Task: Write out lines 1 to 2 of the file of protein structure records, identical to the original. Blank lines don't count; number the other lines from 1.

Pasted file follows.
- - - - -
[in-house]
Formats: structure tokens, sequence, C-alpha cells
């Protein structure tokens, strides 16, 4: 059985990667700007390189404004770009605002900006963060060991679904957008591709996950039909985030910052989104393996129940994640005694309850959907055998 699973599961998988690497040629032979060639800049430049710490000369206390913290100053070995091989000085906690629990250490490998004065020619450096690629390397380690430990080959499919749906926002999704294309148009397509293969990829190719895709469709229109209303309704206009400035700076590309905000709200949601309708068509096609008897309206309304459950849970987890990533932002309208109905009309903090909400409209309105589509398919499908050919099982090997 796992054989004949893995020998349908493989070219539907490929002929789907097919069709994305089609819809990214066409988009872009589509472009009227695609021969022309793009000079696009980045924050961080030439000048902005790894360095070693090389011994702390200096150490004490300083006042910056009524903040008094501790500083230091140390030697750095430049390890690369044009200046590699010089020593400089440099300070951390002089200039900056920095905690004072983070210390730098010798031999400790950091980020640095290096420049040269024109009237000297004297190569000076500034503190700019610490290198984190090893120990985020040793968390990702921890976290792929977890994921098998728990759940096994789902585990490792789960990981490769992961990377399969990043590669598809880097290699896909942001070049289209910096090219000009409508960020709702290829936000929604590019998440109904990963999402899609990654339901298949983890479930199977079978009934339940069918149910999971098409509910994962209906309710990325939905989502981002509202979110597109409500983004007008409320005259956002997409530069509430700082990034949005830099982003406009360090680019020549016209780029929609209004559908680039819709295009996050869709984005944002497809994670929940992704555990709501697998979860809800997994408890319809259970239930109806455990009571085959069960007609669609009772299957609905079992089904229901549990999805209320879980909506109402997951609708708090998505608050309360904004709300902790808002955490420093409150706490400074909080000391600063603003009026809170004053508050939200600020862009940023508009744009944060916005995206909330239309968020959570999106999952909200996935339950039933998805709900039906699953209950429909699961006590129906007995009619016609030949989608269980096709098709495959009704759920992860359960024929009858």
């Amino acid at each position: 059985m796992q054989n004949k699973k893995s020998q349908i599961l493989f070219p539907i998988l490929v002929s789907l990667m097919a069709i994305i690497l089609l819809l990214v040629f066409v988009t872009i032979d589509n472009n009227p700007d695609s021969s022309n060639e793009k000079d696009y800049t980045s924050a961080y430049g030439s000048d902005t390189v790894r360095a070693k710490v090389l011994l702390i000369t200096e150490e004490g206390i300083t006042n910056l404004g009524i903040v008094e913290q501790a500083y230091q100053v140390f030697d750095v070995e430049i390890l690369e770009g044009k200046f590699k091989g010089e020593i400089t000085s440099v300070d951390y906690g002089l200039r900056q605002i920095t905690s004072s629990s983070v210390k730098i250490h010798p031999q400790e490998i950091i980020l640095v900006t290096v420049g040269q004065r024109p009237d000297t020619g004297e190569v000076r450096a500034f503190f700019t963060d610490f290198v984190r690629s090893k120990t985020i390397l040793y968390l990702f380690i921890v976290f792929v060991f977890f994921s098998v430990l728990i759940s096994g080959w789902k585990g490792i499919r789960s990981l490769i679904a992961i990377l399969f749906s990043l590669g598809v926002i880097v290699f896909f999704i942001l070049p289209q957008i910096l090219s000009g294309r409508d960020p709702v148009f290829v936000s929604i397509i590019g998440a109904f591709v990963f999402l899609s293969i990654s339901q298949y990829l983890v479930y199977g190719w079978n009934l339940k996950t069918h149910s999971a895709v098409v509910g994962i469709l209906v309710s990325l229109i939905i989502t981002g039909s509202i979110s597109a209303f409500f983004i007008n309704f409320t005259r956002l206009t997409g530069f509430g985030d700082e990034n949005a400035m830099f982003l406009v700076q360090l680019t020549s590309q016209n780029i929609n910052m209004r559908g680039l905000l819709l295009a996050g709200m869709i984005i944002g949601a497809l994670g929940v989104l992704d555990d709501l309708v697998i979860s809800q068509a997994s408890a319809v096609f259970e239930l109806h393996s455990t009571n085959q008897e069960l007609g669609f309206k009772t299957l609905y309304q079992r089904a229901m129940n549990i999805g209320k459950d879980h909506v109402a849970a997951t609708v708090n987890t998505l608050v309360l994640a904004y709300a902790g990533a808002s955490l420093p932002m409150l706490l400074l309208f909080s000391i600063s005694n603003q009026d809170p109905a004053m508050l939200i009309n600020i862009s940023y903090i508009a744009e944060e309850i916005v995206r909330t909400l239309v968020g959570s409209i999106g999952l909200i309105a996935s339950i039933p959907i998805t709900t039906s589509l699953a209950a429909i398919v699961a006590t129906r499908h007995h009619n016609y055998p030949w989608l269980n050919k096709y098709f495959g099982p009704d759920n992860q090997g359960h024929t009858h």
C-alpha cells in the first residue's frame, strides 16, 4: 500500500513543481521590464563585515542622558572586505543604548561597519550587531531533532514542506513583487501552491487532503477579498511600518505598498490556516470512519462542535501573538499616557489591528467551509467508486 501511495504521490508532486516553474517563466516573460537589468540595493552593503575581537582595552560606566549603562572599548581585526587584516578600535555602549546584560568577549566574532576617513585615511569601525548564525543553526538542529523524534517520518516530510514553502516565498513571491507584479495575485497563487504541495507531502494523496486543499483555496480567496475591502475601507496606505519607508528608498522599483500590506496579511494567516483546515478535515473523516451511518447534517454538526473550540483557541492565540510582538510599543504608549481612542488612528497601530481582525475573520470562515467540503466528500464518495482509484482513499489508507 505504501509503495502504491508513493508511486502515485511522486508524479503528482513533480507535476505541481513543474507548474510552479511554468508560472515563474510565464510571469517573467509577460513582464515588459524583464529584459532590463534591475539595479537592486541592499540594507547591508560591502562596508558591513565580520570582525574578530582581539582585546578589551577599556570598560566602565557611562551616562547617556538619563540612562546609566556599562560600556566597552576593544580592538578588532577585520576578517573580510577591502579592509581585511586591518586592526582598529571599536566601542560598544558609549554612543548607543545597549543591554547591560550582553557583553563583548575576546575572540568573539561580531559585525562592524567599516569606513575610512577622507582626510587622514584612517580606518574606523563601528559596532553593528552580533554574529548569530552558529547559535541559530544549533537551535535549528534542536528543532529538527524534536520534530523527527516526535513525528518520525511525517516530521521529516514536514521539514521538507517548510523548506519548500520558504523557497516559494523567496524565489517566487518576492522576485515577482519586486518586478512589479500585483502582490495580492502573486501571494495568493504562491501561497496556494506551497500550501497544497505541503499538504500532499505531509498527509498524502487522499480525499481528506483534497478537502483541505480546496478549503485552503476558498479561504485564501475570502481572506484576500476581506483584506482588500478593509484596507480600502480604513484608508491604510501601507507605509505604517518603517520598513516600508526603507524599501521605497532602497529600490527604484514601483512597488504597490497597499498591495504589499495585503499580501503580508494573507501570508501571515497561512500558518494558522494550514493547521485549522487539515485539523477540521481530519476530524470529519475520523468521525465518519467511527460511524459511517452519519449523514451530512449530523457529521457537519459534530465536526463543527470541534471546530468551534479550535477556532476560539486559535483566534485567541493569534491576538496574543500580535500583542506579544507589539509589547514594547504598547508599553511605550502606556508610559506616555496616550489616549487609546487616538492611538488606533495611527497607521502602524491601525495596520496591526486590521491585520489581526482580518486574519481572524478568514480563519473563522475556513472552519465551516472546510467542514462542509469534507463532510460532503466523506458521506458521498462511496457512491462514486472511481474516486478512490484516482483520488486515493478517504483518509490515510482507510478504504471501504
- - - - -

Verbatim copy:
[in-house]
Formats: structure tokens, sequence, C-alpha cells